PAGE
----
This week, Brendan Gleeson and Michael Fassbender take to the screen as father and son for the second time in 2017, in ‘Trespass Against Us’. Inspired by a real life family, the film tells the story of Chad Culter (Michael Fassbender) and his family live on a halting site with Chad’s father Colby (Brendan Gleeson) and other members of the extended family. Inherently drawn towards crime, and standing up to those that would “trespass against us”, Chad finally sees that an environment where the police are constantly on their tails is not one that he wants to subject his young children to any more. After one final job for the domineering patriarch of the family, Chad sets about getting away from his father, but soon realises that this is not as easy as it looks.
Director Adam Smith was in town recently for the Audi Dublin International Film Festival, and we caught up with him to find out more about his first feature, the people who inspired it and the impressive Irish cast in the film.
How did ‘Trespass Against Us’ come about? Adam Smith: I was making a documentary called ‘Ghetto on Sea’, which is about pirate radio station, which has become the inspiration for ‘People Do Nothing’ on BBC3, and there was a brilliant runner/researcher working on that with me, called Alistair Siddons, and he was very young then, and he was incredibly clever and sharp, and had brilliant taste. You know when you know someone’s going to do really well!? [laughs] I sort of sensed this. The production company then wanted to do another series of documentaries based in the country, and he was researching for them, and as part of his research he came across this family called the Johnsons, who were accused of all the crimes in the Gloucestershire area and he approached them and went on their site, and befriended them and got them to agree to do some interviews. So he was showing me these interview saying “you have got to do this documentary” and party of me really wanted to do it, and part of me regrets not doing it – it ended up being a documentary called ‘A Summer with the Johnsons’ – but at that point, 12 years ago, I had just done a documentary, I was just starting to work with Mike Skinner from The Streets on making short films that were masquerading as music videos, so I wanted to work [on] narrative [films]. So I said “Write all these stories down” and let’s make a film about it one day.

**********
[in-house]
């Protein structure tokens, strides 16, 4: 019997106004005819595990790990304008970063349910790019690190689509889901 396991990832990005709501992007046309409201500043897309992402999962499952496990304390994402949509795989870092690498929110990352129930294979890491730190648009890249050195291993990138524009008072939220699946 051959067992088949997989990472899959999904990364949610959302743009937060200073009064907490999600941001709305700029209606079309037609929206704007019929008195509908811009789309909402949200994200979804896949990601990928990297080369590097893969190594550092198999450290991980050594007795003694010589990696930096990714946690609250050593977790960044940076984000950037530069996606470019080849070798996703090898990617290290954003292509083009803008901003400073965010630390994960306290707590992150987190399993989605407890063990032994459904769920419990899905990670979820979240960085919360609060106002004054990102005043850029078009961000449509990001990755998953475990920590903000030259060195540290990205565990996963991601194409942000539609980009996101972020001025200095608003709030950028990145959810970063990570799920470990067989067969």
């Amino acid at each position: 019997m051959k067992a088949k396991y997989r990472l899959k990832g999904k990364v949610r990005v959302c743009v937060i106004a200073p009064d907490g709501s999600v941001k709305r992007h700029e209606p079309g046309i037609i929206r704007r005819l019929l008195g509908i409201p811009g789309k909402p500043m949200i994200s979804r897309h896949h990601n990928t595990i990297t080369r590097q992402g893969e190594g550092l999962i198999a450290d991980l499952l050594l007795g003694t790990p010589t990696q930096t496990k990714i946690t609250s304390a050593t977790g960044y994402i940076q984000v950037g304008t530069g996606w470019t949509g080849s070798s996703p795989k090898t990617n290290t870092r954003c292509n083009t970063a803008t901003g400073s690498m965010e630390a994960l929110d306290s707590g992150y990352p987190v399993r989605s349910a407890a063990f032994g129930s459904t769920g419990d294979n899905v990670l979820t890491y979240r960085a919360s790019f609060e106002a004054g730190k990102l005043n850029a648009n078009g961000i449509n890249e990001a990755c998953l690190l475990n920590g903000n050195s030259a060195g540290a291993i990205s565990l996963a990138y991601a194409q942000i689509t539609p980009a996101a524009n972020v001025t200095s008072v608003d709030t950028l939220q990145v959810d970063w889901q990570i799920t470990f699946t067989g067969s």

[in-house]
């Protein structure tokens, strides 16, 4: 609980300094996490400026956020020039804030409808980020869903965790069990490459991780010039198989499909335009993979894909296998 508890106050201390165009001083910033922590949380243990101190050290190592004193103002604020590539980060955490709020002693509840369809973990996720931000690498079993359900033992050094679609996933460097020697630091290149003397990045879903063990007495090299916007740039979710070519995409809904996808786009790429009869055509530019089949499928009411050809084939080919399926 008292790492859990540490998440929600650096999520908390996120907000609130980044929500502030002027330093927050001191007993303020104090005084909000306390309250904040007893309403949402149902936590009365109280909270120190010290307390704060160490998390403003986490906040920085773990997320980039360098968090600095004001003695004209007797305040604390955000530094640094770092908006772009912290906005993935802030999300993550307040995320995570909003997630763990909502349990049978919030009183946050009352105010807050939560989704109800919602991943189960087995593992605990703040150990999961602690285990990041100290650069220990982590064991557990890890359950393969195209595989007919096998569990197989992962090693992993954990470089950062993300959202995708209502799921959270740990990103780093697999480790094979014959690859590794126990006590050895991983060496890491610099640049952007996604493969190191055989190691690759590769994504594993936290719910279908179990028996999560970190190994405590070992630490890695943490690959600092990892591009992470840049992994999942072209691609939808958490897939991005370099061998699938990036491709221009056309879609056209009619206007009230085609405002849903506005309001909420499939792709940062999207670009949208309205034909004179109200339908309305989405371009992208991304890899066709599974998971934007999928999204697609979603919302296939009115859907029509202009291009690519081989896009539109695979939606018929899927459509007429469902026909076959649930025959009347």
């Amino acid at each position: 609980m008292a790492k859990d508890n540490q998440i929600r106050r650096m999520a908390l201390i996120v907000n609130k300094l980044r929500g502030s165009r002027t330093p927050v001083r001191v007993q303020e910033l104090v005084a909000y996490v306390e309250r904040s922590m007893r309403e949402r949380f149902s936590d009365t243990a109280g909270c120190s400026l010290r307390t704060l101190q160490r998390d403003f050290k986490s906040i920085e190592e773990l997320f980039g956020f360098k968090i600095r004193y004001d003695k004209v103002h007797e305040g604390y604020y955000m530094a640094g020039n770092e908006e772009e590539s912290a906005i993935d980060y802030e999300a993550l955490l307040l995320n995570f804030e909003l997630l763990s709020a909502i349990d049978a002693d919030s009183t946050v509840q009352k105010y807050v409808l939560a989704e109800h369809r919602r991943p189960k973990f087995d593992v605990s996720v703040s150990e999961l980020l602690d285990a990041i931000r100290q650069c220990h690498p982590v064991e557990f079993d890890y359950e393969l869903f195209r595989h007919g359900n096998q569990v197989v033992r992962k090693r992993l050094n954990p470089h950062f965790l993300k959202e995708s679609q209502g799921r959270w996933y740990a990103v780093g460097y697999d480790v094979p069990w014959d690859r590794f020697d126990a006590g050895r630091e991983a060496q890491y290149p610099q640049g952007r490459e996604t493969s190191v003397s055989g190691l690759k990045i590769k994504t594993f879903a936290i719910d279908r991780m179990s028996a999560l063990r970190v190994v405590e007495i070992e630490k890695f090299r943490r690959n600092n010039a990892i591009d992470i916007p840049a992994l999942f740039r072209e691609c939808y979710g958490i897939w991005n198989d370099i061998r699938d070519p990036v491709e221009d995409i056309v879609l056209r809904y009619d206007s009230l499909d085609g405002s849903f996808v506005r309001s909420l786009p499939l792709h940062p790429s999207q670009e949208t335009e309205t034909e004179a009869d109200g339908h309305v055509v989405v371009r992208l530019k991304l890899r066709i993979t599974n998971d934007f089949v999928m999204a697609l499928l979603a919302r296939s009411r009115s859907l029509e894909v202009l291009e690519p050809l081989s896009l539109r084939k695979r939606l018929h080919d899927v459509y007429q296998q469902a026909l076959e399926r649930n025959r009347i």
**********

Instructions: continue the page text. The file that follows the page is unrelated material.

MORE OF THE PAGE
How did it go from a documentary into a narrative film? AS: When [‘A Summer with the Johnsons’] had finished, [Alistair stayed] friends with them, and I would go up with him, and because I was friends with him they were very welcoming to me. We would get given a caravan to stay in and we would just get told stories over so much tea you wouldn’t believe! Plastic pints full of tea that, as soon as you finished one, another one would come. I love a cup of tea, but that much is just like “Oof!”. We started getting all of these stories together. Alistair and I tried to write it together and that didn’t work, then we tried to get a writer called Dennis Kelly, he’s a playwright who has also written some screenplays; he’s an amazing writer. We got quite close with him and then he felt he couldn’t find the voice.